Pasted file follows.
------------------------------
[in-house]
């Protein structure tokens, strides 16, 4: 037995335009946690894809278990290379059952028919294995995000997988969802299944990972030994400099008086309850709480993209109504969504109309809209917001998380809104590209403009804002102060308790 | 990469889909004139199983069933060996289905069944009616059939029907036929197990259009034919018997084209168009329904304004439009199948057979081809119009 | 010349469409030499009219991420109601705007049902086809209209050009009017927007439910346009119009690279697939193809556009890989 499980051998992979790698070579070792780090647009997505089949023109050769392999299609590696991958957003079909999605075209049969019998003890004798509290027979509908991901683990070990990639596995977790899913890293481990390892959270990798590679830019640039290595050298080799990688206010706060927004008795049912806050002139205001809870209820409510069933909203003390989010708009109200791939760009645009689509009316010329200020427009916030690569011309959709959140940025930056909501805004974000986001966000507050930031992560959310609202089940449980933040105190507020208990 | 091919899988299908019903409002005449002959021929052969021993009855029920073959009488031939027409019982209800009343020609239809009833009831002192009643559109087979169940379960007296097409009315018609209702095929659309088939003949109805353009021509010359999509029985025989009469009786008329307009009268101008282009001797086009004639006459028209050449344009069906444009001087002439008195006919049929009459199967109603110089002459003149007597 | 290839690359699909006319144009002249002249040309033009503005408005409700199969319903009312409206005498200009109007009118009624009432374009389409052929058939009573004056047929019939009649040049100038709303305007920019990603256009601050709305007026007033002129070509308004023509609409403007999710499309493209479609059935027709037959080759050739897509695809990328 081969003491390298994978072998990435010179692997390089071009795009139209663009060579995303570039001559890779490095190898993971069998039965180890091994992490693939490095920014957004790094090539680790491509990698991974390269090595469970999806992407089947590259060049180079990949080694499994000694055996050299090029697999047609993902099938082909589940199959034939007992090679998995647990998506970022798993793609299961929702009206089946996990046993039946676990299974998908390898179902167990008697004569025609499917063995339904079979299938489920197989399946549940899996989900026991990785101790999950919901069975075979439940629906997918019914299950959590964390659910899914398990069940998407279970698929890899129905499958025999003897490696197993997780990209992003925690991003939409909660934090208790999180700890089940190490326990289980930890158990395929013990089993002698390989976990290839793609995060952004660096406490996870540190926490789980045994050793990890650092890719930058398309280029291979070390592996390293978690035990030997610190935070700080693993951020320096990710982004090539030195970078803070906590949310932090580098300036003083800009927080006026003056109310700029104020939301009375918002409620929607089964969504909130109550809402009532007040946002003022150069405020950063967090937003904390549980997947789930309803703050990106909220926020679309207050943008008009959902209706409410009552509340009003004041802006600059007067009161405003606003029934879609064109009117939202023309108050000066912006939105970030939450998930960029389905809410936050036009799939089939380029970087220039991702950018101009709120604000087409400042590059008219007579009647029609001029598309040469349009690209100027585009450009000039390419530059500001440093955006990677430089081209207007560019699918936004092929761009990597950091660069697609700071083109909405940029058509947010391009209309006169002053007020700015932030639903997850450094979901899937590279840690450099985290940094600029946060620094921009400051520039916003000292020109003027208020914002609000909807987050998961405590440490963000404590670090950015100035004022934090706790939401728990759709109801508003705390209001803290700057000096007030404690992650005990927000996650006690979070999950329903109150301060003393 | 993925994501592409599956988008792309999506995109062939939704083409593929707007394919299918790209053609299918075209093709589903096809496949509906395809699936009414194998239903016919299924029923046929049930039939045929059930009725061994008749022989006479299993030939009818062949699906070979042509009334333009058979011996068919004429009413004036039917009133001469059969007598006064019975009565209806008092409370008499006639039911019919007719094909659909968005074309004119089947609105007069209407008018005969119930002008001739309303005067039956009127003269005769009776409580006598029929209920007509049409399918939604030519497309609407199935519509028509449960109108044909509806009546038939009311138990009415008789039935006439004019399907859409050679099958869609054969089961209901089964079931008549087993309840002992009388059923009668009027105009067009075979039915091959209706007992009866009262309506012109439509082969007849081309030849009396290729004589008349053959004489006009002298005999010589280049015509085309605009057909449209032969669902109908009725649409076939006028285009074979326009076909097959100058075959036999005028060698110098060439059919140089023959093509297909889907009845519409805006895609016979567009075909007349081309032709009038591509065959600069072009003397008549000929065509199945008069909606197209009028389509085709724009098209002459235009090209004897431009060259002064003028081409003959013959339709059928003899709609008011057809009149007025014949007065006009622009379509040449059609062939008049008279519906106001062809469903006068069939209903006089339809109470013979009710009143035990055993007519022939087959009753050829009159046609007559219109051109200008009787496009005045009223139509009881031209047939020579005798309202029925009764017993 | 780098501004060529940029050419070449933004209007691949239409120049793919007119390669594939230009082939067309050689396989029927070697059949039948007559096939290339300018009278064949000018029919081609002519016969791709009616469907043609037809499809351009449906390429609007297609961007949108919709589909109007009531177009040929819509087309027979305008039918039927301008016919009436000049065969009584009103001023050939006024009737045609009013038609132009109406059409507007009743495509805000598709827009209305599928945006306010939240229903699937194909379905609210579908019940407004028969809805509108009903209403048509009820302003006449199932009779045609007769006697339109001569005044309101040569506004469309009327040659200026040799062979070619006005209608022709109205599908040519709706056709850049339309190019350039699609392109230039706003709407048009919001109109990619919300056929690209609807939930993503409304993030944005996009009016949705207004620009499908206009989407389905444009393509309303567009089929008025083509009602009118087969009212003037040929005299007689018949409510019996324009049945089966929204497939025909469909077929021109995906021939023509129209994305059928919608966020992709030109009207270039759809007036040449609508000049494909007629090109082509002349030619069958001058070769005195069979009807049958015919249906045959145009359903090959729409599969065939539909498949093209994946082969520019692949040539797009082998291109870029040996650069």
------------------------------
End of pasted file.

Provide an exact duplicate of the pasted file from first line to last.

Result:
[in-house]
């Protein structure tokens, strides 16, 4: 037995335009946690894809278990290379059952028919294995995000997988969802299944990972030994400099008086309850709480993209109504969504109309809209917001998380809104590209403009804002102060308790 | 990469889909004139199983069933060996289905069944009616059939029907036929197990259009034919018997084209168009329904304004439009199948057979081809119009 | 010349469409030499009219991420109601705007049902086809209209050009009017927007439910346009119009690279697939193809556009890989 499980051998992979790698070579070792780090647009997505089949023109050769392999299609590696991958957003079909999605075209049969019998003890004798509290027979509908991901683990070990990639596995977790899913890293481990390892959270990798590679830019640039290595050298080799990688206010706060927004008795049912806050002139205001809870209820409510069933909203003390989010708009109200791939760009645009689509009316010329200020427009916030690569011309959709959140940025930056909501805004974000986001966000507050930031992560959310609202089940449980933040105190507020208990 | 091919899988299908019903409002005449002959021929052969021993009855029920073959009488031939027409019982209800009343020609239809009833009831002192009643559109087979169940379960007296097409009315018609209702095929659309088939003949109805353009021509010359999509029985025989009469009786008329307009009268101008282009001797086009004639006459028209050449344009069906444009001087002439008195006919049929009459199967109603110089002459003149007597 | 290839690359699909006319144009002249002249040309033009503005408005409700199969319903009312409206005498200009109007009118009624009432374009389409052929058939009573004056047929019939009649040049100038709303305007920019990603256009601050709305007026007033002129070509308004023509609409403007999710499309493209479609059935027709037959080759050739897509695809990328 081969003491390298994978072998990435010179692997390089071009795009139209663009060579995303570039001559890779490095190898993971069998039965180890091994992490693939490095920014957004790094090539680790491509990698991974390269090595469970999806992407089947590259060049180079990949080694499994000694055996050299090029697999047609993902099938082909589940199959034939007992090679998995647990998506970022798993793609299961929702009206089946996990046993039946676990299974998908390898179902167990008697004569025609499917063995339904079979299938489920197989399946549940899996989900026991990785101790999950919901069975075979439940629906997918019914299950959590964390659910899914398990069940998407279970698929890899129905499958025999003897490696197993997780990209992003925690991003939409909660934090208790999180700890089940190490326990289980930890158990395929013990089993002698390989976990290839793609995060952004660096406490996870540190926490789980045994050793990890650092890719930058398309280029291979070390592996390293978690035990030997610190935070700080693993951020320096990710982004090539030195970078803070906590949310932090580098300036003083800009927080006026003056109310700029104020939301009375918002409620929607089964969504909130109550809402009532007040946002003022150069405020950063967090937003904390549980997947789930309803703050990106909220926020679309207050943008008009959902209706409410009552509340009003004041802006600059007067009161405003606003029934879609064109009117939202023309108050000066912006939105970030939450998930960029389905809410936050036009799939089939380029970087220039991702950018101009709120604000087409400042590059008219007579009647029609001029598309040469349009690209100027585009450009000039390419530059500001440093955006990677430089081209207007560019699918936004092929761009990597950091660069697609700071083109909405940029058509947010391009209309006169002053007020700015932030639903997850450094979901899937590279840690450099985290940094600029946060620094921009400051520039916003000292020109003027208020914002609000909807987050998961405590440490963000404590670090950015100035004022934090706790939401728990759709109801508003705390209001803290700057000096007030404690992650005990927000996650006690979070999950329903109150301060003393 | 993925994501592409599956988008792309999506995109062939939704083409593929707007394919299918790209053609299918075209093709589903096809496949509906395809699936009414194998239903016919299924029923046929049930039939045929059930009725061994008749022989006479299993030939009818062949699906070979042509009334333009058979011996068919004429009413004036039917009133001469059969007598006064019975009565209806008092409370008499006639039911019919007719094909659909968005074309004119089947609105007069209407008018005969119930002008001739309303005067039956009127003269005769009776409580006598029929209920007509049409399918939604030519497309609407199935519509028509449960109108044909509806009546038939009311138990009415008789039935006439004019399907859409050679099958869609054969089961209901089964079931008549087993309840002992009388059923009668009027105009067009075979039915091959209706007992009866009262309506012109439509082969007849081309030849009396290729004589008349053959004489006009002298005999010589280049015509085309605009057909449209032969669902109908009725649409076939006028285009074979326009076909097959100058075959036999005028060698110098060439059919140089023959093509297909889907009845519409805006895609016979567009075909007349081309032709009038591509065959600069072009003397008549000929065509199945008069909606197209009028389509085709724009098209002459235009090209004897431009060259002064003028081409003959013959339709059928003899709609008011057809009149007025014949007065006009622009379509040449059609062939008049008279519906106001062809469903006068069939209903006089339809109470013979009710009143035990055993007519022939087959009753050829009159046609007559219109051109200008009787496009005045009223139509009881031209047939020579005798309202029925009764017993 | 780098501004060529940029050419070449933004209007691949239409120049793919007119390669594939230009082939067309050689396989029927070697059949039948007559096939290339300018009278064949000018029919081609002519016969791709009616469907043609037809499809351009449906390429609007297609961007949108919709589909109007009531177009040929819509087309027979305008039918039927301008016919009436000049065969009584009103001023050939006024009737045609009013038609132009109406059409507007009743495509805000598709827009209305599928945006306010939240229903699937194909379905609210579908019940407004028969809805509108009903209403048509009820302003006449199932009779045609007769006697339109001569005044309101040569506004469309009327040659200026040799062979070619006005209608022709109205599908040519709706056709850049339309190019350039699609392109230039706003709407048009919001109109990619919300056929690209609807939930993503409304993030944005996009009016949705207004620009499908206009989407389905444009393509309303567009089929008025083509009602009118087969009212003037040929005299007689018949409510019996324009049945089966929204497939025909469909077929021109995906021939023509129209994305059928919608966020992709030109009207270039759809007036040449609508000049494909007629090109082509002349030619069958001058070769005195069979009807049958015919249906045959145009359903090959729409599969065939539909498949093209994946082969520019692949040539797009082998291109870029040996650069």